The Conference of Independent Federal and State Data Protection Authorities (DSK) recently issued a decision regarding so-called pure subscription models on websites. This involves the tracking of user behavior, also known as tracking. The DSK has now decided that the tracking of user behavior can in principle be based on consent if a tracking-free model is offered as an alternative, even if this is subject to payment.
However, the service that users receive under a paid model must be an equivalent alternative to the service obtained through consent. The consent must also meet all the effectiveness requirements standardized in the General Data Protection Regulation (GDPR), in particular the requirements listed in Art. 4 No. 11 and Art. 7 GDPR.
Whether the payment option is to be regarded as an equivalent alternative to consent to tracking depends in particular on whether the user is given equivalent access to the same service for a fee customary in the market. Equivalent access generally exists if the offers cover the same service, at least in principle.
If users take advantage of the offer within the scope of a “tracking-free” subscription and do not give any additional consent, they may not use the service in accordance with Section 25 (2) of the German Data Protection Act. 1 of the Telecommunications and Data Protection Act (TTDSG), only those storage and readout processes are carried out that are absolutely necessary for the telemedia service they have expressly requested. Subsequent processing of personal data is only permitted if the requirements of the GDPR, in particular the legal permissions pursuant to Art. 6 Para. 1 DS-GVO and, depending on the individual case, Art. 9 DS-GVO, are fulfilled.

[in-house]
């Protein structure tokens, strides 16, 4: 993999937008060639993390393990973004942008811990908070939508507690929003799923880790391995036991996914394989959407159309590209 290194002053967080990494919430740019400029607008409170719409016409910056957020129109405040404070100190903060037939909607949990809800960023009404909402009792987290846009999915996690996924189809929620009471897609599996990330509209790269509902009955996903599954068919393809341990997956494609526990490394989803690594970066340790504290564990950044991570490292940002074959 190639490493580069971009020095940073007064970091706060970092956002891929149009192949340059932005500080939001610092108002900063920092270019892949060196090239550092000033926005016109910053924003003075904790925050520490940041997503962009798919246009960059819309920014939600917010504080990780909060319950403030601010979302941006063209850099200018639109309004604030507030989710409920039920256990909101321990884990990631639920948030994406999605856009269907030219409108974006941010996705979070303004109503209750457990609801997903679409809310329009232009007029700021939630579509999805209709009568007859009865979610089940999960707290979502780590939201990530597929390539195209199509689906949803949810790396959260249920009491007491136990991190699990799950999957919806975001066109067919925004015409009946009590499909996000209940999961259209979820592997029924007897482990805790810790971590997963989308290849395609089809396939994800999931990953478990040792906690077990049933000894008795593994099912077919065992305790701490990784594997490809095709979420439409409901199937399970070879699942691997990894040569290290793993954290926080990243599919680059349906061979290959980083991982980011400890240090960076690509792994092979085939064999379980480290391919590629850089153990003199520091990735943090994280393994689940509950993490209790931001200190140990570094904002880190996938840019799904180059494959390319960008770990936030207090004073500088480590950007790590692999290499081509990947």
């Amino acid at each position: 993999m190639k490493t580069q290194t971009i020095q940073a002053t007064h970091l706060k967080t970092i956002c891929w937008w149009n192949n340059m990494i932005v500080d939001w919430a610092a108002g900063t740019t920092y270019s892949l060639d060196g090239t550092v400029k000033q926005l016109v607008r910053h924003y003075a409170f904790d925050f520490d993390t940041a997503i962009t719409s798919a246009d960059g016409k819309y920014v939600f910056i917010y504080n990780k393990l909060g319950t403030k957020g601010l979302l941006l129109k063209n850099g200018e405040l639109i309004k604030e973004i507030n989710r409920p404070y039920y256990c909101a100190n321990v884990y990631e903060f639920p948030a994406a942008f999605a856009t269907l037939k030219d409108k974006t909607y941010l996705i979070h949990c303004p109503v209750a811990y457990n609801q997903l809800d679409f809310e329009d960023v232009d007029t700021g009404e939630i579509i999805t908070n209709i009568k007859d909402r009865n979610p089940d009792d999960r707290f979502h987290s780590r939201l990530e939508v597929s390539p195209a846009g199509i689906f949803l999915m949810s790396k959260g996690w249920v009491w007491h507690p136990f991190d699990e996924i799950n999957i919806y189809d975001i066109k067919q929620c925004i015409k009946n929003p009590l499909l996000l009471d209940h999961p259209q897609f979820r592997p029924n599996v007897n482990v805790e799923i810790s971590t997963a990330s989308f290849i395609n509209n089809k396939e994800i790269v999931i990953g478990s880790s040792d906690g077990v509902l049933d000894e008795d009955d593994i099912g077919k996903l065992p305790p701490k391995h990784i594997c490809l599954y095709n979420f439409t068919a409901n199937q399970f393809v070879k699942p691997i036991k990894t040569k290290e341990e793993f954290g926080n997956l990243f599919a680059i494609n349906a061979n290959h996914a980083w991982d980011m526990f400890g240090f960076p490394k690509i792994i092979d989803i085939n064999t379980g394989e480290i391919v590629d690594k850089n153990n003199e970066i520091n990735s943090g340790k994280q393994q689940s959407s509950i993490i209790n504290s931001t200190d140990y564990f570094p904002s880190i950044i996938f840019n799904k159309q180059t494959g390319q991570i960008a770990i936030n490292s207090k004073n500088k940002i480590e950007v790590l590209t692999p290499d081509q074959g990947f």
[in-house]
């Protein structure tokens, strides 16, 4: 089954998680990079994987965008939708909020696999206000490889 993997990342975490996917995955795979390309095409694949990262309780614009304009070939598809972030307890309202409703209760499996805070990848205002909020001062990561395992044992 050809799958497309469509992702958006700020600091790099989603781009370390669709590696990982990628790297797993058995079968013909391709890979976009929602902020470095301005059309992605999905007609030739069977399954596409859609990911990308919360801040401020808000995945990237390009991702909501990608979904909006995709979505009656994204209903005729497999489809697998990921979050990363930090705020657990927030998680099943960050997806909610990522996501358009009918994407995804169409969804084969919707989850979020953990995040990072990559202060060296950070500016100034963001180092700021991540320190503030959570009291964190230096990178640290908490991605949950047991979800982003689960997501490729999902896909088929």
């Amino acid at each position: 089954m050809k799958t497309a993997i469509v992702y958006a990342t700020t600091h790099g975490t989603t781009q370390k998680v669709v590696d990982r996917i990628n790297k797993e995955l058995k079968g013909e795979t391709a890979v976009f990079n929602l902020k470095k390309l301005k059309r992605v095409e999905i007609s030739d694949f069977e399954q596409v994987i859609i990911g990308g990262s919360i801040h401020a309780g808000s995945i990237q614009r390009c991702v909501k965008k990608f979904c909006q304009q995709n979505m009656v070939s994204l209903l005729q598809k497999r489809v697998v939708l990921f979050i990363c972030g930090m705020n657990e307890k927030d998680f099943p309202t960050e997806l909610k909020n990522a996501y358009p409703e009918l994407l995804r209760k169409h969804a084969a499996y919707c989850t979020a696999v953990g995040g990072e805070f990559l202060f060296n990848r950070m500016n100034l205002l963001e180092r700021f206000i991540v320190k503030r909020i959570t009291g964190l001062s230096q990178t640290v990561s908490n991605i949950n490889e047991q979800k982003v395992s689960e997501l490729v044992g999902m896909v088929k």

The effectiveness of consent from non-subscribers must be ensured in the case of so-called pure subscription models. To the extent that there are multiple processing purposes that differ substantially, the requirements for voluntariness must be met to the extent that consent can be granted on a granular basis. Among other things, this means that users must be able to actively select the individual purposes for which consent is to be obtained (opt-in). Only if purposes are very closely related can bundling of purposes be considered. A blanket overall consent for insofar different purposes cannot be effectively granted.
In addition, the consents must meet the other requirements of the GDPR, in particular those relating to transparency, comprehensibility and information for the data subjects from Art. 4 No. 11 and Art. 7 Para. 2 GDPR.
As a lawyer, I can assist in drafting or reviewing T&Cs and privacy statements to ensure that they comply with the requirements of the GDPR. Particularly when obtaining consent, it is important to observe the requirements of the DPA and the GDPR in order to avoid legal conflicts and fines.
In summary, the DSK’s decision regarding pur-subscription models on websites is an important clarification regarding obtaining consent. Companies should comply in order to avoid legal conflicts and to strengthen the trust of their users with regard to the protection of their personal data.